Bangladesh’s captain, Shakib Al Hasan, believes his team is gelling well in the build-up to the 2011 World Cup in exactly 12 months’ time, and regards the final ODI against England in Chittagong as an opportunity to lay down a significant marker at a venue where the two teams are set to meet again in the group stages of the tournament.
On March 11 next year, England will return to Chittagong for their fifth match of the World Cup, and the showdown could potentially prove crucial to their prospects of reaching the quarter-final knock-out stages, given that India and South Africa are among their early opponents. And, having been pushed to the brink in the decisive second ODI in Mirpur on Tuesday, England can expect another trial by spin on Friday, with Bangladesh set to name an unchanged side on a ground that has offered appreciable turn in the past.
“Hopefully by the World Cup we will be a very good team,” Shakib told Cricinfo. “We understand our game very well now, and we know what kind of shots we can play and what type of game we have to play. Our mindset is good because there’s no fear, every time a guy goes out he is thinking he has to step up for the team. It’s not about one person standing up, it’s about a team effort.”
Although the series has now gone, Bangladesh’s quest for a maiden victory over England continues, despite Shakib’s suggestion on Tuesday that he is more interested in closing the gap on the “bigger” teams in the 50-over game. “We believe we can beat any side if we play to our ability,” he said. “We’ll definitely try to win the game, but we’ll have to keep our processes right. We just need to perform well and keep doing our jobs.”
The speed with which Bangladesh learned from their errors in the first ODI, in which Tamim Iqbal scored a brilliant century but found himself completely unsupported, has impressed an England team that has not had a close look at their opponents since a one-sided series back in 2005. With Imrul Kayes and Mushfiqur Rahim knuckling down to produce a pair of crease-occupying fifties, the team was able to bat through its 50 overs, and use the final Powerplay to post a competitive total of 260.
“For the last 15-16 months, we’ve been scoring consistently well,” said Shakib. “Imrul and Mushy are playing superbly, and I need to bat well too, but we have some good hitters at the end of the team too. Hopefully we’ll put our big total on the board again, and continue our good performance with the bat.”
Unfortunately for Bangladesh, they still made a clutch of critical errors in the second match, most notably in the field, where three catches went down - two of which, off Paul Collingwood and Alastair Cook, proved particularly costly. In addition, England’s matchwinner, Eoin Morgan, survived a brace of lbw appeals from Mahmudullah that might on another day have been upheld. The net result was another case of so near, yet so far.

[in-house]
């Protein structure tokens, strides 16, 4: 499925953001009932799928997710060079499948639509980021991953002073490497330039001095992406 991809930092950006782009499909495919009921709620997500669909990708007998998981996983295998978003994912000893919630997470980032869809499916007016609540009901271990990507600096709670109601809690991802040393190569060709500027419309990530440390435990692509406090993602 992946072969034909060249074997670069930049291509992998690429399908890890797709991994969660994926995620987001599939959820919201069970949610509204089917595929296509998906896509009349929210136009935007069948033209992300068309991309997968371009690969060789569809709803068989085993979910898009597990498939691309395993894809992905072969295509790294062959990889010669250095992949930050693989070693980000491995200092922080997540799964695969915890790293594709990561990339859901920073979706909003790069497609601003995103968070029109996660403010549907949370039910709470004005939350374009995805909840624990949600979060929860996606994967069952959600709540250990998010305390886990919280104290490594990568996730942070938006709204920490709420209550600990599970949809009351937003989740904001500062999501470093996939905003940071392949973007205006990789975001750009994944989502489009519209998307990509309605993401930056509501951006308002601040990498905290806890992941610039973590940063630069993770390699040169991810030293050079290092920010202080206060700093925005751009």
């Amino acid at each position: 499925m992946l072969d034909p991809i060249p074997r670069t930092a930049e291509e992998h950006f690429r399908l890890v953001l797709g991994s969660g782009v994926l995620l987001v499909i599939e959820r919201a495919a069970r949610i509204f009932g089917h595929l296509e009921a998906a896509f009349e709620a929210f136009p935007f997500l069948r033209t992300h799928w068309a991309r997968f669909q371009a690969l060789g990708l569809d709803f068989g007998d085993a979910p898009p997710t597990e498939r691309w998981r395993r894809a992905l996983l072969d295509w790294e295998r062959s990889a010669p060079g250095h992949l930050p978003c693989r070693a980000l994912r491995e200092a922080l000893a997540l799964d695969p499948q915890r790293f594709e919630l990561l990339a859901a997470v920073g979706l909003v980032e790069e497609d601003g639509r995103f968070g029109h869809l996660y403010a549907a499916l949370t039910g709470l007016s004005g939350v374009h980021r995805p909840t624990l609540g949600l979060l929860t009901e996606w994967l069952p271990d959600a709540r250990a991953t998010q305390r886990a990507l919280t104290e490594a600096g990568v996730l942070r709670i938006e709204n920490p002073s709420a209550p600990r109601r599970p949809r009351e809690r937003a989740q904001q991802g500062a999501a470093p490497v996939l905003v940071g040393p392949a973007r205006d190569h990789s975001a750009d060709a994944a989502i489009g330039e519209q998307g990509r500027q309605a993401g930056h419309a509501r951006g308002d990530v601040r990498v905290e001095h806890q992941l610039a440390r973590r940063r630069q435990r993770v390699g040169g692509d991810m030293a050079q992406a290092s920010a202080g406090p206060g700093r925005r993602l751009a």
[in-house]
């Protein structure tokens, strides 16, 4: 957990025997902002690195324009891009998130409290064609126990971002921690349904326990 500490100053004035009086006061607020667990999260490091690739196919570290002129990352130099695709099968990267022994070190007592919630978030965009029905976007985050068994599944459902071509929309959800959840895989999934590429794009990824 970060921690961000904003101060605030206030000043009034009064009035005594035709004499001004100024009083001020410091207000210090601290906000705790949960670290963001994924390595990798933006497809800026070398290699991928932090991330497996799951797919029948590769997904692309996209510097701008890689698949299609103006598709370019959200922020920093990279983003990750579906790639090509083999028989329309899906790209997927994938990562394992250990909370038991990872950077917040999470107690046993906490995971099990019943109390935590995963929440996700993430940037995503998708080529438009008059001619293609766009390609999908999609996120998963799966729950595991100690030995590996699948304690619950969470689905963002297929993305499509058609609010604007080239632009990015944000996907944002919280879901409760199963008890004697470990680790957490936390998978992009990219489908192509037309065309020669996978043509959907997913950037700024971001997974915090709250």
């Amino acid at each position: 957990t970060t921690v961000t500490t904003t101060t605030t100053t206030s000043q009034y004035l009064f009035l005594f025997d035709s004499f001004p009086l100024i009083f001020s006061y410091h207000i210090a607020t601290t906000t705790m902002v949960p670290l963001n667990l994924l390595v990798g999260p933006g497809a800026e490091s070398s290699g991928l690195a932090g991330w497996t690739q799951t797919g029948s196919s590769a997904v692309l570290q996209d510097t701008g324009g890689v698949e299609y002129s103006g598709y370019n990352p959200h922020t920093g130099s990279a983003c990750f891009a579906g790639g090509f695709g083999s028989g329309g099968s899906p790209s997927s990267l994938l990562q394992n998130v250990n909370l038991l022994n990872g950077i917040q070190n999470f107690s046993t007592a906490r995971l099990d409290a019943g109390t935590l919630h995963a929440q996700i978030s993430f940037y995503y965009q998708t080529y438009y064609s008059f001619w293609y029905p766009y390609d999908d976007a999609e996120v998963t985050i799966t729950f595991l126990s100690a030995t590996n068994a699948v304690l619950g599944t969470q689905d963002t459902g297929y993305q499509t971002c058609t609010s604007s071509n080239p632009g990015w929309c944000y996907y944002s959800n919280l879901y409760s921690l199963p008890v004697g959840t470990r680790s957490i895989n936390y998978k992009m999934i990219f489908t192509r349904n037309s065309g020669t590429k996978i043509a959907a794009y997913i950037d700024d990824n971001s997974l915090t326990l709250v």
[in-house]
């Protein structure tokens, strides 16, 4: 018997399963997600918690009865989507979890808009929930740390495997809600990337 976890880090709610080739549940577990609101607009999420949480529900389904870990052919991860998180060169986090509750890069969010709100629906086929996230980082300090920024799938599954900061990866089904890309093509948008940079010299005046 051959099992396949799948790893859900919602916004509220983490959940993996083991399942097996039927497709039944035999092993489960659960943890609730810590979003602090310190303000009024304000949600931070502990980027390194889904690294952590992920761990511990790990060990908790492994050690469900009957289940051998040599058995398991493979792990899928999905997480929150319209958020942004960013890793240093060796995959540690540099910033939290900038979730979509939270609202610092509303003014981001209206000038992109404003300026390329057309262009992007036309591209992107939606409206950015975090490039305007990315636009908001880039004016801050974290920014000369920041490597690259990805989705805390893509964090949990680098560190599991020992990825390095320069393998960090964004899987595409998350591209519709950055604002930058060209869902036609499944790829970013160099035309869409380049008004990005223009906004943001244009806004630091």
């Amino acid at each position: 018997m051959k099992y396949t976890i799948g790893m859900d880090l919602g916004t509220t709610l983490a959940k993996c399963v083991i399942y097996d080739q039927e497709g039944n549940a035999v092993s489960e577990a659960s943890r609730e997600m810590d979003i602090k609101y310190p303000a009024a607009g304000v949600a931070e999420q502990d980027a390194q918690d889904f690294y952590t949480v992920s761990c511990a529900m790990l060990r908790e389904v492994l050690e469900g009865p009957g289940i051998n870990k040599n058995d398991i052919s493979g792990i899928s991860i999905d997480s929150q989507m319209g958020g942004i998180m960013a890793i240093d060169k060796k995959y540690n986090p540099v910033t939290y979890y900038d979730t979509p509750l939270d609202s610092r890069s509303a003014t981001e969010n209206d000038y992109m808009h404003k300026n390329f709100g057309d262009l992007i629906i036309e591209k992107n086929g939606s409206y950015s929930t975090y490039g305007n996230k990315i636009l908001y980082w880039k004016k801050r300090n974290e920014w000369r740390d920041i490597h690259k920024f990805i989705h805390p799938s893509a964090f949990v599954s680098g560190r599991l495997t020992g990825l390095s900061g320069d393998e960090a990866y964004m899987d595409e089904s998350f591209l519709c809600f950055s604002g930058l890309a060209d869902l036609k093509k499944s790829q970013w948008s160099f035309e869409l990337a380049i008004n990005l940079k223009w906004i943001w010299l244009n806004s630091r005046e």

“We stuck to our batting plan, because the boys know the rules and they try to do it every game,” said Bangladesh’s coach, Jamie Siddons. “I thought 260 gave us a good chance if we took our catches, which we didn’t, and if decisions had gone our way, which they didn’t. England would have been in a whole heap of trouble if Morgan had been given out.”
But he wasn’t, and even though wickets continued to slip away at the other end, Morgan’s calm demeanour and his uncanny recognition of a scoring opportunity allowed England to sneak home by two wickets in the penultimate over. “I know how big he can hit it, so I always thought he’d be a sticking point in the Powerplay,” admitted Siddons. “Taking on our medium pacers and spinners against the short boundaries was always going to be a problem.”
Ultimately, Bangladesh’s decision to revert to the seam of Shafiul Islam proved costly. Having been made to bide his time against the spinners, Morgan used the extra pace to crack 23 match-winning runs in 11 deliveries, but Siddons refused to pin the blame on a rookie in only his second month of international cricket.
“It’s always easy in hindsight, but the Powerplay overs have always been a problem for us,” he said. “In the past, we’ve tried Abdur Razzak and he’s gone for 25 in the last over, and we’ve tried Rubel [Hossain] and he’s gone for 20. Shafiul bowls good yorkers in practice, and he’s our Powerplay go-to man, but he just didn’t execute, and you can’t do a thing if you don’t execute. The spinners might have done the same thing.”
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Post InfoThis entry was posted on Friday, March 5th, 2010 and is filed under Cricket, General.
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